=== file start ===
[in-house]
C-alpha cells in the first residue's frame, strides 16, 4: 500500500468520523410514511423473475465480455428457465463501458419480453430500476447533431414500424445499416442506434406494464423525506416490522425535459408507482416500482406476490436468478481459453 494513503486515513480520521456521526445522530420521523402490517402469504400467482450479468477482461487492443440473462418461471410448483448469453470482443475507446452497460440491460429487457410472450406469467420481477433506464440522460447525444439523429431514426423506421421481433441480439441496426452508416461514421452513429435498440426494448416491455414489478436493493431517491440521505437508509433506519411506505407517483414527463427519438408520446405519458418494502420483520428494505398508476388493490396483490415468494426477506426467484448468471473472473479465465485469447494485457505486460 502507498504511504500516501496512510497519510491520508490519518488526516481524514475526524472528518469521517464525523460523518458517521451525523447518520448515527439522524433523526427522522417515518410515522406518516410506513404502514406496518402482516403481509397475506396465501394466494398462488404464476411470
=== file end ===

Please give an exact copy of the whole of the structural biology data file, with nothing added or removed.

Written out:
[in-house]
C-alpha cells in the first residue's frame, strides 16, 4: 500500500468520523410514511423473475465480455428457465463501458419480453430500476447533431414500424445499416442506434406494464423525506416490522425535459408507482416500482406476490436468478481459453 494513503486515513480520521456521526445522530420521523402490517402469504400467482450479468477482461487492443440473462418461471410448483448469453470482443475507446452497460440491460429487457410472450406469467420481477433506464440522460447525444439523429431514426423506421421481433441480439441496426452508416461514421452513429435498440426494448416491455414489478436493493431517491440521505437508509433506519411506505407517483414527463427519438408520446405519458418494502420483520428494505398508476388493490396483490415468494426477506426467484448468471473472473479465465485469447494485457505486460 502507498504511504500516501496512510497519510491520508490519518488526516481524514475526524472528518469521517464525523460523518458517521451525523447518520448515527439522524433523526427522522417515518410515522406518516410506513404502514406496518402482516403481509397475506396465501394466494398462488404464476411470